Lecture 11

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  1. Disruption
    Produce a homogenate or cell lysate
  2. Disruption issues unique to plants
    Cell walls hard to break, vacuoles fragile and has compounds toxic to enzyme activity.
  3. Techniques of cell rupturing
    • 1. Grinding: mortar + pestle
    • 2. Extrusion: French press ~ tissues squeezed between rollers
    • 3. Slicing: Blender
    • 4. Sonication
    • 5. Enzymatic disruption: Cell wall hydrolases
  4. Protoplast and function
    Plant cells without cell wall.

    Most gentle way to isolate organelles.
  5. How to make protoplasts
    Use enzymatic disruption.
  6. Disadvantages of protoplast
    • 1. Enzymes are not pure
    • 2. Enzymes expensive on large scale.
    • 3. Low protoplast yields
    • 4. Doesnt work for all cell types or for all species.
    • 5. Long incubation times.
    • 6. Protoplast cannot be stored and are short lived.
  7. Advantages of protoplast
    • 1. Gentle lysis of plasma membrane without damage to organelle.
    • 2. Reduce lysis of vacuole and release of its toxic compounds.
  8. Procedure for isolation of protoplast
    • 1. Add isotonic media containing cell wall degrading enzymes.
    • 2. Incubate for 2-24 hours.
    • 3. Filtration: Pass cell through mesh of known pore sizes. Only single protoplast pass through.
    • 4. Wash protoplast with isotonic buffer to remove enzyme.
  9. Isotonic
    Hypotonic ~ function, vacuole effect
    [S]in = [S]out, no cell size change.

    [S]in < [S]out, cell shrinks, enzyme activity change.

    [S]in > [S]out, cell grows and eventually lysis. Vacuole will lyse eventually.
  10. How to isolate organelles from protoplast
    1. Put in hypotonic media briefly (too long and organelles lyse).

    2. Squeeze protoplast through smaller pore mesh using a syringe.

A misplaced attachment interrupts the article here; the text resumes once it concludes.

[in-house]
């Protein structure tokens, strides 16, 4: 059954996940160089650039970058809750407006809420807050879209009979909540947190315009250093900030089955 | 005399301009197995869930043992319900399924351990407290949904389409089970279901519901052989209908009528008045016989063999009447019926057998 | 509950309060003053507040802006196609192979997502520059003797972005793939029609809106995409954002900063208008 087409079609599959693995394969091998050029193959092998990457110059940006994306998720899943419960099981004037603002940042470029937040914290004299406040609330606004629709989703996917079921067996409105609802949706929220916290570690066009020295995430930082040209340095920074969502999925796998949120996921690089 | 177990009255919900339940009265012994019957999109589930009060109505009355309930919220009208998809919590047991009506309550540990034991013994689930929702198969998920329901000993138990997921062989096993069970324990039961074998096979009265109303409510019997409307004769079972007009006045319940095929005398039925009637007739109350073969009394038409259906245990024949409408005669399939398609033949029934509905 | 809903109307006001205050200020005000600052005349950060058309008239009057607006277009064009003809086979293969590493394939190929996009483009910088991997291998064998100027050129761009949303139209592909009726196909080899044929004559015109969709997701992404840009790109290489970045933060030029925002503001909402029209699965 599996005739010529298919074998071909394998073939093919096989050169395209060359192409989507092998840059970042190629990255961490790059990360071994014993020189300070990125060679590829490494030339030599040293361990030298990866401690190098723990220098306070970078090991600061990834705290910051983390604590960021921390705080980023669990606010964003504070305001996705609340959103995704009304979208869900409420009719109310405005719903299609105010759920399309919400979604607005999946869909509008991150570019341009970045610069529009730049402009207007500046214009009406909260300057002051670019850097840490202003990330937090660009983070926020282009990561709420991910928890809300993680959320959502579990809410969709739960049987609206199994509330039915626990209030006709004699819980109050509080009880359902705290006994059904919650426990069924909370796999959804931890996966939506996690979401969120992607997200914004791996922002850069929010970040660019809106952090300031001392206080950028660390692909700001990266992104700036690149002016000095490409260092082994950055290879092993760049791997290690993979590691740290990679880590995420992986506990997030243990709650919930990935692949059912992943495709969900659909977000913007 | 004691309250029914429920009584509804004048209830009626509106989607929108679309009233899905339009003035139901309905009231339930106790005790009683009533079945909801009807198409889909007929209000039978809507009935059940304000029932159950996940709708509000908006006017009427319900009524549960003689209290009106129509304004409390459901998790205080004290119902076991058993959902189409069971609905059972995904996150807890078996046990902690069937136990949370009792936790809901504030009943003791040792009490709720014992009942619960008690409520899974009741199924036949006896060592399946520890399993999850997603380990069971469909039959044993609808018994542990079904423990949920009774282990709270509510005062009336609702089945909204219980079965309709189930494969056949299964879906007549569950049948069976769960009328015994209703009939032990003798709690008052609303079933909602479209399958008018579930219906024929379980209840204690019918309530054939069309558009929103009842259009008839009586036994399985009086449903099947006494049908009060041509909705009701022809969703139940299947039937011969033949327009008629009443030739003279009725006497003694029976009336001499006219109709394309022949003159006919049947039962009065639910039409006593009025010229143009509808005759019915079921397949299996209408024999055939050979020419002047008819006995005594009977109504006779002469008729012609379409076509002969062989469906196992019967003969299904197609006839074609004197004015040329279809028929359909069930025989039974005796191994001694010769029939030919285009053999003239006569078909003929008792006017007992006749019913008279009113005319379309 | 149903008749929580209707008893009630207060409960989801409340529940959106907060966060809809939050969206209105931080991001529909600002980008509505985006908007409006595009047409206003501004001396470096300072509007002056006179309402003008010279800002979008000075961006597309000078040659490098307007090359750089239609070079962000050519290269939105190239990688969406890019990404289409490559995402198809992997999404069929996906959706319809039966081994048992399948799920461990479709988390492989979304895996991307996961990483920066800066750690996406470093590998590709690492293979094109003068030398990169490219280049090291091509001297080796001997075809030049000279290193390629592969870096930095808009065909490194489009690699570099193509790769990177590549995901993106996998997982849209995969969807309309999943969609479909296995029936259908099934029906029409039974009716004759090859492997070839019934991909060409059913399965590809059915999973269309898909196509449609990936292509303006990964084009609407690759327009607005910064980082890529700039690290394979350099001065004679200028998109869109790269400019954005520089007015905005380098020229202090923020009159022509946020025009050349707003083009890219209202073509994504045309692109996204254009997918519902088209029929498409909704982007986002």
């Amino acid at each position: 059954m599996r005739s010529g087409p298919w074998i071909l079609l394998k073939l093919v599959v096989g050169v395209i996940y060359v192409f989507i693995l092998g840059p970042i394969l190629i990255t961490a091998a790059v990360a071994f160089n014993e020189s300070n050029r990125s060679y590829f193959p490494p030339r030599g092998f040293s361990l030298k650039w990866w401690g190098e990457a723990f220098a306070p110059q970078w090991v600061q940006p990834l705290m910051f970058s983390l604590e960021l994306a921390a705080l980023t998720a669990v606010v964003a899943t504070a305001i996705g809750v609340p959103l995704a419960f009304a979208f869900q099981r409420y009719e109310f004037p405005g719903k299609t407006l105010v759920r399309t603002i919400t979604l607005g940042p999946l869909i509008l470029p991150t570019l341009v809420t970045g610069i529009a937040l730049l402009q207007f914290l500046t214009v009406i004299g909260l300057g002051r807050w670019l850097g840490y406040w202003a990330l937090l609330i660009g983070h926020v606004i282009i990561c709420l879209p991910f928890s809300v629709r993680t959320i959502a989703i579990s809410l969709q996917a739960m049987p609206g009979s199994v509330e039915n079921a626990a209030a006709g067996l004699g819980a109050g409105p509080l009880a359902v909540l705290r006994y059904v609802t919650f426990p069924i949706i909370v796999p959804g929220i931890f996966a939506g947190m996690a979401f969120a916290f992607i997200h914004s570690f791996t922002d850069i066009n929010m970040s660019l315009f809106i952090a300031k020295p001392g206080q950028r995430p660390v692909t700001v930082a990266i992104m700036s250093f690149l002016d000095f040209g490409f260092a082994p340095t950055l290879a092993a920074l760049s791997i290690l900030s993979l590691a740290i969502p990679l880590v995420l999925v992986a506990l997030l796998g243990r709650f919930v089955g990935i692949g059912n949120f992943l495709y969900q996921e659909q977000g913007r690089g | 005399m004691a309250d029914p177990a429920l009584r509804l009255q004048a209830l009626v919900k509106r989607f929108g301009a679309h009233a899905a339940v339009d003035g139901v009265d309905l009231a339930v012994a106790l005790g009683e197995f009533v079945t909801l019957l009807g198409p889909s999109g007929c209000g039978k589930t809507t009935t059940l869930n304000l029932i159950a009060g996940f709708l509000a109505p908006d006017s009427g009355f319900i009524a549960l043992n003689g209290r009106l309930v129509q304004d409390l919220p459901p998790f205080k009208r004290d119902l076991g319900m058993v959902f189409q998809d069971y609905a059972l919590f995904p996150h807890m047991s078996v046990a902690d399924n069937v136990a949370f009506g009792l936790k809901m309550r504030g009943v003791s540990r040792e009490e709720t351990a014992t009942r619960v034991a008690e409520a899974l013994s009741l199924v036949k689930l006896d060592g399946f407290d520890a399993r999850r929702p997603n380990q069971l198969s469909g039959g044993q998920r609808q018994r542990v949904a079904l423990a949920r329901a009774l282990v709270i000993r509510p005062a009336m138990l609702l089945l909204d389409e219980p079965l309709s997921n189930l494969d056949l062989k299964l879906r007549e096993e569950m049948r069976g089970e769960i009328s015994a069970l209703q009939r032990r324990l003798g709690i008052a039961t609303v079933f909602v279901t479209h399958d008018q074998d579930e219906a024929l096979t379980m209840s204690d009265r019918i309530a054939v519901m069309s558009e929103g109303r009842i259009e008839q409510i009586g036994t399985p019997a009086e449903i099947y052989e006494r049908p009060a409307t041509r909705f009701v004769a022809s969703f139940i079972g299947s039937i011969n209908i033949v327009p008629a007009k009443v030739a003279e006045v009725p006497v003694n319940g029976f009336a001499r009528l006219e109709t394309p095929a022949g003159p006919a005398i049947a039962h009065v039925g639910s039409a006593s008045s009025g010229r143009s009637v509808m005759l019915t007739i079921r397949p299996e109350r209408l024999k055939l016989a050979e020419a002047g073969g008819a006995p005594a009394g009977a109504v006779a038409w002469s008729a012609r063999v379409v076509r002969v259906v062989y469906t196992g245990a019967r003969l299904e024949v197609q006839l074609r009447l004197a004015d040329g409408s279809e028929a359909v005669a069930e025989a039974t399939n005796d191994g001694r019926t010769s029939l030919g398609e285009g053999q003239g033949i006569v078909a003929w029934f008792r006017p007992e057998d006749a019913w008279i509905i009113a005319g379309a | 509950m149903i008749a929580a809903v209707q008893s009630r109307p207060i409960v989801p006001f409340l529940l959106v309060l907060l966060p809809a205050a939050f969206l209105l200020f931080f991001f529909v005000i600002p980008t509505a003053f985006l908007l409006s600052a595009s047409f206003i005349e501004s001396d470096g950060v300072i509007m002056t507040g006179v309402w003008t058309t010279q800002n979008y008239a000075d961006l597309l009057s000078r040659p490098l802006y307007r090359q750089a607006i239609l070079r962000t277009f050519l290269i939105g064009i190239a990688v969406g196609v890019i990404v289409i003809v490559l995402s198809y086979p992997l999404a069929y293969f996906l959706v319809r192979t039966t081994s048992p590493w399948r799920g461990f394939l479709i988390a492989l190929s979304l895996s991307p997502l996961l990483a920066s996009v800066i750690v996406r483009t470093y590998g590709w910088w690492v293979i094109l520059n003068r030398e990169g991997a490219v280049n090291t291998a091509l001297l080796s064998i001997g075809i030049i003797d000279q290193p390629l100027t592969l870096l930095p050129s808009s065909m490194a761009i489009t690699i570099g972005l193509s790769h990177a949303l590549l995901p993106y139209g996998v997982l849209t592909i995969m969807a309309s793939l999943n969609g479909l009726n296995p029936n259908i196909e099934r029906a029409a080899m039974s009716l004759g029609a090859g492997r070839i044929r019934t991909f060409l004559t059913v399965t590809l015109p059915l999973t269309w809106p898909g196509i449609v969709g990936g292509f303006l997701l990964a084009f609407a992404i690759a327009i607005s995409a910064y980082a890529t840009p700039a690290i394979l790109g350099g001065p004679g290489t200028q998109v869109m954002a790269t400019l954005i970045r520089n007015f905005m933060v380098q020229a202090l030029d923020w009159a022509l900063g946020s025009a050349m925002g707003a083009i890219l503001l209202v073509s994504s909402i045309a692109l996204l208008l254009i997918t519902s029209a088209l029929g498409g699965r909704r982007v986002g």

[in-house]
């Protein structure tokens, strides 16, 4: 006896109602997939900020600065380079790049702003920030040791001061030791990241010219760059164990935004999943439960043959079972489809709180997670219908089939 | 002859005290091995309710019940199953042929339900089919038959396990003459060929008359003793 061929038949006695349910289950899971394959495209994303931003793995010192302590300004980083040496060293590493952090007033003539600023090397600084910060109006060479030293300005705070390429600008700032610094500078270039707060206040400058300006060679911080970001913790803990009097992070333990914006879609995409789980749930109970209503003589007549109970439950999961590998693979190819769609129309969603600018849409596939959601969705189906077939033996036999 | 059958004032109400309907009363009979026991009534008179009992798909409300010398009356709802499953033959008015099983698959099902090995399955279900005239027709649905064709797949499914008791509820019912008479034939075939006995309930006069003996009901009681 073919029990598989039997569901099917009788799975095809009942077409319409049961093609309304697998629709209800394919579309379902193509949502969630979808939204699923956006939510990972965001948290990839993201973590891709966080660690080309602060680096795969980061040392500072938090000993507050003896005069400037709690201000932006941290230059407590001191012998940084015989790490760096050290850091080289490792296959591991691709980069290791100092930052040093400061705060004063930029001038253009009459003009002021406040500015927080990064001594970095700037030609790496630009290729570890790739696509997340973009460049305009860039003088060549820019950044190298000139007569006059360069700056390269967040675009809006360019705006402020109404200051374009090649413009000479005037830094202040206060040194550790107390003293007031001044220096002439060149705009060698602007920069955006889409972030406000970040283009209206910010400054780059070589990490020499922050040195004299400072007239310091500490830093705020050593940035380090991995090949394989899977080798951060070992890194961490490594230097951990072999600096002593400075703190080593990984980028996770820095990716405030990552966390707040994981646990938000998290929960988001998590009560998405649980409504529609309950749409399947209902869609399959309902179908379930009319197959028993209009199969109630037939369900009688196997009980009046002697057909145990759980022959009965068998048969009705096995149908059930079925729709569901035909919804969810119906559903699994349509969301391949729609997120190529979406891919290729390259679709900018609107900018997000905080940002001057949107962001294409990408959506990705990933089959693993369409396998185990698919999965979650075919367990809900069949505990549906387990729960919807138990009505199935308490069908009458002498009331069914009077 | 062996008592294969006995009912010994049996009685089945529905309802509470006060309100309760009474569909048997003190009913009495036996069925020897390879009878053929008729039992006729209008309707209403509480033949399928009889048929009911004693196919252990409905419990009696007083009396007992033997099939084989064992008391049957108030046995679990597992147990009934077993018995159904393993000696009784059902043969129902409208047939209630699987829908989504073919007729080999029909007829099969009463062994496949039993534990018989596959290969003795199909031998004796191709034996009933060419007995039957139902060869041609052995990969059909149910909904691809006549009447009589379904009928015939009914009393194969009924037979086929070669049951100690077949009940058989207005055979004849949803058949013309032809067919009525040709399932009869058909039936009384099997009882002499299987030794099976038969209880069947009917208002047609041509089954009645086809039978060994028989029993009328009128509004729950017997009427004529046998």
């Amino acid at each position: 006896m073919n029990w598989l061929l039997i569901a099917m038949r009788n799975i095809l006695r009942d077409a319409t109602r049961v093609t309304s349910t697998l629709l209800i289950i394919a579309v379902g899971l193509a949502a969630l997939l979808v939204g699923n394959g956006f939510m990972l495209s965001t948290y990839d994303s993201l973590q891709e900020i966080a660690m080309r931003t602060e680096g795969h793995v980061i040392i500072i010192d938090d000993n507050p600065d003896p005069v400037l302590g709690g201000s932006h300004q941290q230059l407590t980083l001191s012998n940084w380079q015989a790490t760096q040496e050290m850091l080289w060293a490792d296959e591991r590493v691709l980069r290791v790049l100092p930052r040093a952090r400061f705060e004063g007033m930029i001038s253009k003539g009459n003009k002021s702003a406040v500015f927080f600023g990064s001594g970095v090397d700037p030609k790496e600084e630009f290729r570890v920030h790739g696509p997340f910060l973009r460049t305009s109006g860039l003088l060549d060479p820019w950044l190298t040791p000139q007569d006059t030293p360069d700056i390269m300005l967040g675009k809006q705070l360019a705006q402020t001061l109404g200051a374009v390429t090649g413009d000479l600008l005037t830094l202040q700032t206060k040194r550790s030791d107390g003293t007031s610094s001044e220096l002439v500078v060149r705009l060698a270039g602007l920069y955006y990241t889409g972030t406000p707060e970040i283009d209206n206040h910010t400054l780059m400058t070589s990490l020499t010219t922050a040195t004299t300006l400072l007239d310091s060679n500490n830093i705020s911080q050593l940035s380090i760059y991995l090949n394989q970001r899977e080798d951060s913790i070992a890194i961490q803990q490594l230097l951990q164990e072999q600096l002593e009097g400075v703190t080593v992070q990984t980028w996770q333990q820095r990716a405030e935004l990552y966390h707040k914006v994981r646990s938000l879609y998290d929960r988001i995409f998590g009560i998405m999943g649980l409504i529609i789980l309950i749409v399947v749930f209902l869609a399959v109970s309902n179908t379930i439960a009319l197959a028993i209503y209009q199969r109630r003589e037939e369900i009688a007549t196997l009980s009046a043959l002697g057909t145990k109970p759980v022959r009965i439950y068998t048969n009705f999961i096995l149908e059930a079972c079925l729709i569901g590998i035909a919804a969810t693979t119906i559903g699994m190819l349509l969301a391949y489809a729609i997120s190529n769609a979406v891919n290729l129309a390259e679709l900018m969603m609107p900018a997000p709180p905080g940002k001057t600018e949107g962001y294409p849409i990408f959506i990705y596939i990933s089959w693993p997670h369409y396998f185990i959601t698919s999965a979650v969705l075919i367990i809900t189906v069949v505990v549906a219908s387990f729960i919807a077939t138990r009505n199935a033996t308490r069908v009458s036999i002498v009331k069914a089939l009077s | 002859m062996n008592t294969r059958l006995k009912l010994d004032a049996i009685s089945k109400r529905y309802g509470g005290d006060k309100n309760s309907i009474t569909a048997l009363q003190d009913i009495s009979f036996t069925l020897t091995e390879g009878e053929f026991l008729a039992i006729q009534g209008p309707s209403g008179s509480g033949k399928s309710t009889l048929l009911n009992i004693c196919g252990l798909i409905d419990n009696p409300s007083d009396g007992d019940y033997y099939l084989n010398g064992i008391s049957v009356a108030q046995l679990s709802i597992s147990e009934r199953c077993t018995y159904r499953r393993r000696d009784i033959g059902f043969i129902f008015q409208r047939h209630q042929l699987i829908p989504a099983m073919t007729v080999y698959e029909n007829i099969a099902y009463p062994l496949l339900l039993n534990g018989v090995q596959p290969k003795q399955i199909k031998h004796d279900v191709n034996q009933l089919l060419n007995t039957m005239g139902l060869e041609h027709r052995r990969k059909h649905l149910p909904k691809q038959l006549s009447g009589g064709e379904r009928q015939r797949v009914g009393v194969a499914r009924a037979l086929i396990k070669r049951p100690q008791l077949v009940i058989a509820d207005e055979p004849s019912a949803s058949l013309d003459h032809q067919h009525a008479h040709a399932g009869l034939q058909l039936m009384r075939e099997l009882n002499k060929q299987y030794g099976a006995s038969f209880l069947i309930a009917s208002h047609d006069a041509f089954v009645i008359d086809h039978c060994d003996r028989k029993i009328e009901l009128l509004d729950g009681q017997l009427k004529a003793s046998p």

11. Composition of homogenization buffer
    • 1. Osmoticum: isotonic.
    • 2. Buffer: prevent pH change to preserve enzyme activity.
    • 3. Protease inhibitors: decoy proteins
    • 4. Add compounds to: a) prevent synthesis or b) remove phenolic compounds.
  12. Phenol Oxidase action
    Phenole --> Quinol --> Quinone
  13. Quinone action
    React w/ nucleophiles and eventually turns to quinol.
  14. Enzymatic Browning
    Phenol polymerize to form brown pigments that interact with enzymes.
  15. Reducing quinone interaction w/ proteins (different from removing phenolic compounds)
    1. Add reducing agents to reduce quinone to quinol. Use VITAMIN C.

    2. Inhibit phenol oxidase using EDTA (Cu chelation), DIECA(Cu specific binding), and N2 saturation (lesser O2).
  16. Ways to remove phenolic compounds
    1. Use phenolic adsorption agents which binds to phenol, forming a complex. Add Polyvinyl polypyrolidone PVPP (insoluble)
  17. Useful aspects of quinone reactivity w/ amines
    1. Leather tanning: quinone binds to collagen to make it more resistant to decay.

    2. Hardening/darkening of insect cuticle.
  18. Centrifugation
    Force = (w^2)r

    • w is angular velocity
    • R is radius

    Components tend to move away from axis of rotation.
  19. Relative centrifugal force
    RCF = (1.119*10^-5)(rpm^2)r

    r is radius
  20. Velocity of particle in a centrifuge
    [2(r^2)(pp - pm)]/9n * g

    • n = viscosity of medium
    • r = radius of particle
    • pp = density of particle
    • pm = density of medium
  21. Centrifuge equations say:
    • 1. Bigger particles move faster than smaller ones.
    • 2. Denser particles will move faster than less dense once.
    • 3. Denser solutions will slow particles down.
    • 4. Greater viscosity will have particles move slower.
    • 5. Higher the g, the faster the particle.
  22. Types of centrifugation
    • 1. Differential centrifugation
    • 2. Rate zonal centrifugation
    • 3. Isopycnic centrifugation
  23. Differential Centrifugation
    Velocity of particles based on their size and density.

    Supernatant: Lower density particles.

    Will only separate particles with large differences in size.
  24. Rate Zonal Centrifuge
    Different velocities through gradient
  25. Isopycnic Centrifugation
    Start with increasing density. Cellular extract is layered on top. Extract migrates to same density as itself.
Card Set:
Lecture 11
2013-02-19 04:38:15
MCB 126

Techniques on cell analysis
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